Lesson 085: Responsibility for elderly care
TV Series: Star Trek - The Next Generation
Season/Episode: 4/22 ('Half a Life')


Lwaxana Troi, Counselor Deanna Troi's mother, gets involved in a heated argument with an alien scientist who is about to commit suicide according to his culture's tradition of parricide upon reaching a certain old age.

While Lwaxana finds the concept of old people killing themselves voluntarily abhorrent, the alien scientist defends his tradition by pointing out how it has solved the problem of the elderly on his world and that it does not place any dreadful burden on the children by forcing them to take care of their elderly parents.

Lwaxana points out that, parents raise their children, care for them, suffer for them, and keep them from harm their whole lives; eventually it should be the children's turn to take care of their parents.

When the alien scientist tells her that no parent should ever expect to be paid back for the love they have given their children, she blasts back with 'Why the hell not!'


As we approach the waning years of our lives, it is our human culture and tradition for our children and/or our society to care for us, until it is time for us to depart.

So, is it fair for humans to burden their children with the responsibility of caring for their elderly parents?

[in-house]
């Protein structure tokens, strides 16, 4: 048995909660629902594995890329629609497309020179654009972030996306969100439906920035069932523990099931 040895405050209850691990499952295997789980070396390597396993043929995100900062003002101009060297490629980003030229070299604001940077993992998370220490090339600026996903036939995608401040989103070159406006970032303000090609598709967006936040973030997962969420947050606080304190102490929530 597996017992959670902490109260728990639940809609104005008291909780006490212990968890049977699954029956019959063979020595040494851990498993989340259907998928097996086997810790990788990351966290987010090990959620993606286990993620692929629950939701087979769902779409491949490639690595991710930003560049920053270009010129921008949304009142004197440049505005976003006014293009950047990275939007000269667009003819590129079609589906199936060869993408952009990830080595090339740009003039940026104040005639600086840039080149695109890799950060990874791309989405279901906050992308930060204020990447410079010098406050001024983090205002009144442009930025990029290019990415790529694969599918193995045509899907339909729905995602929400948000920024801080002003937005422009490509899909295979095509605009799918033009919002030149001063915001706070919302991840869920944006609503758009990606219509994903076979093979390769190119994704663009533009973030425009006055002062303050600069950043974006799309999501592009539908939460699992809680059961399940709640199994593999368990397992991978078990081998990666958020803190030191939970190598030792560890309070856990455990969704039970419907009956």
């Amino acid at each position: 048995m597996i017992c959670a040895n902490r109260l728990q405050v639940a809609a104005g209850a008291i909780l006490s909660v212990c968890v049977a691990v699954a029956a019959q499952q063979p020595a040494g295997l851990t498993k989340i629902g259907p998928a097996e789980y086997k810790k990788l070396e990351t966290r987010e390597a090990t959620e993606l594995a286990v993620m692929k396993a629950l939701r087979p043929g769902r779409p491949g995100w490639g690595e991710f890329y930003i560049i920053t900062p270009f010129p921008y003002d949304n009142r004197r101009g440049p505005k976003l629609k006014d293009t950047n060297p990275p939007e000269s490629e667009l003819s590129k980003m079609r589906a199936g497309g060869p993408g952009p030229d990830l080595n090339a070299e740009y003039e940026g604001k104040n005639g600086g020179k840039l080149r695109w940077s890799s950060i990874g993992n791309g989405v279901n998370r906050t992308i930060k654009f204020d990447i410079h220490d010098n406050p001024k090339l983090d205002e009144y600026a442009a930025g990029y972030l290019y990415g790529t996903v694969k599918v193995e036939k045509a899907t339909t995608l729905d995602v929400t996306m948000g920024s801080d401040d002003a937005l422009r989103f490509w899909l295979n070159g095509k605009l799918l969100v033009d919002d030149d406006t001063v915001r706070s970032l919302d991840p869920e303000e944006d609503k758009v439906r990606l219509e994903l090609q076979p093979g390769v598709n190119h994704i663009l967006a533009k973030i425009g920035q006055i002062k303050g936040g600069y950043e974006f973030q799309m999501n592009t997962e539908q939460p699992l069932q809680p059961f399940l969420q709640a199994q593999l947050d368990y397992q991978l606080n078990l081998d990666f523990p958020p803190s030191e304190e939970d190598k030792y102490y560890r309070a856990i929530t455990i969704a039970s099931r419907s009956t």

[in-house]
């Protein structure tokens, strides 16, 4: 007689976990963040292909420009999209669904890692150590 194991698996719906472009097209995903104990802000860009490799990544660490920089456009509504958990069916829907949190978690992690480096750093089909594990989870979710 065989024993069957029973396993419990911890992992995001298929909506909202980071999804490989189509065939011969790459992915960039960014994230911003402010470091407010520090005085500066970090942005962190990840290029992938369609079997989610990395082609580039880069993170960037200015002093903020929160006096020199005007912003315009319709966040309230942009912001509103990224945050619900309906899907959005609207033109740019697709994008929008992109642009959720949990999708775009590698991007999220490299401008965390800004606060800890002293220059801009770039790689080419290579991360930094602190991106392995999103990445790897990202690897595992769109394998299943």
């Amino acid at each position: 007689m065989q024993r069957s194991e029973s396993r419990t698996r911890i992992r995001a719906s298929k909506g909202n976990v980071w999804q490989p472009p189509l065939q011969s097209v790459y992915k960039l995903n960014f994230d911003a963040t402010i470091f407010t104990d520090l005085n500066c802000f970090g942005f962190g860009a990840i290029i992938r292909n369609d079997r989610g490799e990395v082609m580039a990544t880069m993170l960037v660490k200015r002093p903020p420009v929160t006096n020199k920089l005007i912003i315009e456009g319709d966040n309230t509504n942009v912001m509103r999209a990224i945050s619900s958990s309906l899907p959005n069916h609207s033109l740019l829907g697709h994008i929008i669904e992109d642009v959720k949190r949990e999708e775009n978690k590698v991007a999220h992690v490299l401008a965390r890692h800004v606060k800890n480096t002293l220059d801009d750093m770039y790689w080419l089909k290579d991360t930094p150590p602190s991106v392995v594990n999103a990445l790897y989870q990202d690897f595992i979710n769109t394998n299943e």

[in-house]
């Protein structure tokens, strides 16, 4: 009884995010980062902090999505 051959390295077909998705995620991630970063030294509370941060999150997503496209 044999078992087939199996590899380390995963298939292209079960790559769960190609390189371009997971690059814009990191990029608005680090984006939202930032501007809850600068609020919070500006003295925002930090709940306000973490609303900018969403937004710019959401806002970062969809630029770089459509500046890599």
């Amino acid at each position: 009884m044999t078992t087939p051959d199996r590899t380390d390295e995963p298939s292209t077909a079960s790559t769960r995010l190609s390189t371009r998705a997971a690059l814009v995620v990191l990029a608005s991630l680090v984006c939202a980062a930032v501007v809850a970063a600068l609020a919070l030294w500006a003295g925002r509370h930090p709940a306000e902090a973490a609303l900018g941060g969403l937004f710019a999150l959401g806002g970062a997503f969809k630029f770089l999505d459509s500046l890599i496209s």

If we use the argument of repayment of debt as owed by the children to their parents for raising them, then might the children not be well justified in arguing conversely that since they had no say in their being born, raising them is not so much a debt incurred by them as it is a time-period pay down on a responsibility voluntarily undertaken by the parents?

Additionally, wouldn't the children consider the love and joy and happiness and pride they gave their parents in turn as substantial payoff for any hardships the parents may have faced while raising them?

Finally, as the progenitors, aren't the parents actually the one's who are in debt to their children for continuing their family line and, thereby, giving the parents access to a form of immortality?

In the final analysis, the idea of children caring for their elderly parents is really at the mercy of the parents and no one else, for it is the parents who train and educate the children.

If raised the right way, the parents can instill in their children true love and devotion and a fervent need to be caring of others.

If all else fails, parents can always use the fall back plan of encouraging their children with good old fashioned guilt.

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